Premier Christy Clark visits the Nanaimo riding during a campaign stop earlier this month. (CHRIS BUSH/The News Bulletin)

Editorial: Close vote benefits B.C.

B.C. may well end up with the same governing party – but things won’t be the same

The election isn’t over. The seat count isn’t finalized, the picture isn’t clear, the future isn’t certain. And yet all of that can tell us so much.

Politics in British Columbia proved unpredictable this week as voters (maybe) elected a minority Liberal government, with (possibly) 43 seats out of 87. There’s a good chance that number will tick up and secure the slimmest of majorities for Premier Christy Clark and the B.C. Liberals, once absentee ballots are counted.

So B.C. may well end up with the same governing party – but things won’t be the same.

Some swings happened on election night and some other changes now need to follow. The B.C. Liberals’ reduced share of seats should be an indication that there are significant percentages of people who have different ideas about the direction they want in the province. There has to be acknowledgement that B.C. chose, this week, a spectrum of voices.

The NDP increased its number of seats and probably its clout, though it should be noted that the party’s popular vote didn’t move much. While the electorate showed signs of wanting change, B.C. wasn’t necessarily ready to entrust the New Democrats to lead that change.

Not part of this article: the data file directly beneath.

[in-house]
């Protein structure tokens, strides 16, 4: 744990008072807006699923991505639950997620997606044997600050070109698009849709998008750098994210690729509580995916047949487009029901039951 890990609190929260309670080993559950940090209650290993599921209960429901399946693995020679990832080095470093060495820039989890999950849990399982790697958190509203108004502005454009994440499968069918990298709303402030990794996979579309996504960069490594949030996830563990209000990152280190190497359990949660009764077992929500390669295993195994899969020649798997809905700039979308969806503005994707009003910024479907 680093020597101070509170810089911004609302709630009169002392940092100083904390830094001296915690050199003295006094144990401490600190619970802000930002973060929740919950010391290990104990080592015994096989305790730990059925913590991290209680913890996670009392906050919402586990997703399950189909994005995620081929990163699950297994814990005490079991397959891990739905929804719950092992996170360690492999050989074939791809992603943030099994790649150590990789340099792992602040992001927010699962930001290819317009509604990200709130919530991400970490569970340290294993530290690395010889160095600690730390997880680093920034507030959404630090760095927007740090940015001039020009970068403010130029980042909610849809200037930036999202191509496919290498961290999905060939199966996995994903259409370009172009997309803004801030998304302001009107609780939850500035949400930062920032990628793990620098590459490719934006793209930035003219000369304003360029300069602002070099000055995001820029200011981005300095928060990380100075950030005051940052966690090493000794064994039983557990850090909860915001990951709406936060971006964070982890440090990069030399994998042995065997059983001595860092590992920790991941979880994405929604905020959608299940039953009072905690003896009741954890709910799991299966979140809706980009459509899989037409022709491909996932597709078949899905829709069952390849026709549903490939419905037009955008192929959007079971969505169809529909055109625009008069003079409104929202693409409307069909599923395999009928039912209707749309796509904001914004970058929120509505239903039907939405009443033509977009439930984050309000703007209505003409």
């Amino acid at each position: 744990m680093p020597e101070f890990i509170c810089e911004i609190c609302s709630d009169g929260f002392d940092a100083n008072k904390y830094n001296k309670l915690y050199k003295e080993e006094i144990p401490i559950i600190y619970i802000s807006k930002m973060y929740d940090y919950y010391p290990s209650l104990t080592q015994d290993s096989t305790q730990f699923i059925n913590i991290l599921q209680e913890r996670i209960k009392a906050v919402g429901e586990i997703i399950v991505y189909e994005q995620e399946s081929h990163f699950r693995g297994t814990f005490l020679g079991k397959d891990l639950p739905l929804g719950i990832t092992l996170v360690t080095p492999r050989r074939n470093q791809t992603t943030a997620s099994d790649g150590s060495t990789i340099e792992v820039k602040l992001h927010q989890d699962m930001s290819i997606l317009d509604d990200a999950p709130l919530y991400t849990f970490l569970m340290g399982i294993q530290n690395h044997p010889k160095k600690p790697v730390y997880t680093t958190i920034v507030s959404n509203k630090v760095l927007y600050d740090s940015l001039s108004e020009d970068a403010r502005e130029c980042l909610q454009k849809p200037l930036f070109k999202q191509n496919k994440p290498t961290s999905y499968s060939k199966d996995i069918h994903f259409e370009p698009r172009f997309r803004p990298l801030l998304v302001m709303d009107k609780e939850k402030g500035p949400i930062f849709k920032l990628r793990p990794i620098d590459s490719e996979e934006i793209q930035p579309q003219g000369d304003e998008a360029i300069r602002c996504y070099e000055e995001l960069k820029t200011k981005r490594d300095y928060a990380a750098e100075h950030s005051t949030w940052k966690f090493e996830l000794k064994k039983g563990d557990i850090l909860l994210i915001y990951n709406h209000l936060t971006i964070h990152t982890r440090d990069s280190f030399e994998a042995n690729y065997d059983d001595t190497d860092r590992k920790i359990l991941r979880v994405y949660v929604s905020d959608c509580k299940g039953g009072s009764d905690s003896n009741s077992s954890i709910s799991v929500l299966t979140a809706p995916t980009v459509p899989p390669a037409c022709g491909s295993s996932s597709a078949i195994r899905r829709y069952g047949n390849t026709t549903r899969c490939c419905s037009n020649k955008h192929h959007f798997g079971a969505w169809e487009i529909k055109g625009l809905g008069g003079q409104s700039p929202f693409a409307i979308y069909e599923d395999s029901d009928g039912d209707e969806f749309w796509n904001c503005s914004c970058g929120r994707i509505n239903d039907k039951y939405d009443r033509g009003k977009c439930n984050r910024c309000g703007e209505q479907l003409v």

The Green Party, meanwhile, saw its relative vote share rise dramatically. The party’s message clearly appealed to people on Vancouver Island and its added influence and relevance in the legislature can only create more well-rounded debate.

Whether we’re led by a minority government or a narrow majority, it should result in leadership that works better for B.C. There’s a greater likelihood of co-operation, collaboration and compromise, which should lead to better legislation.

If there is any message that our premier and MLAs should take from election night, it’s that B.C. wants leadership that’s the same and yet completely different. It’s possible. Because in B.C., it’s not going to be politics as usual anymore – there’s potential for politics that are better than usual.

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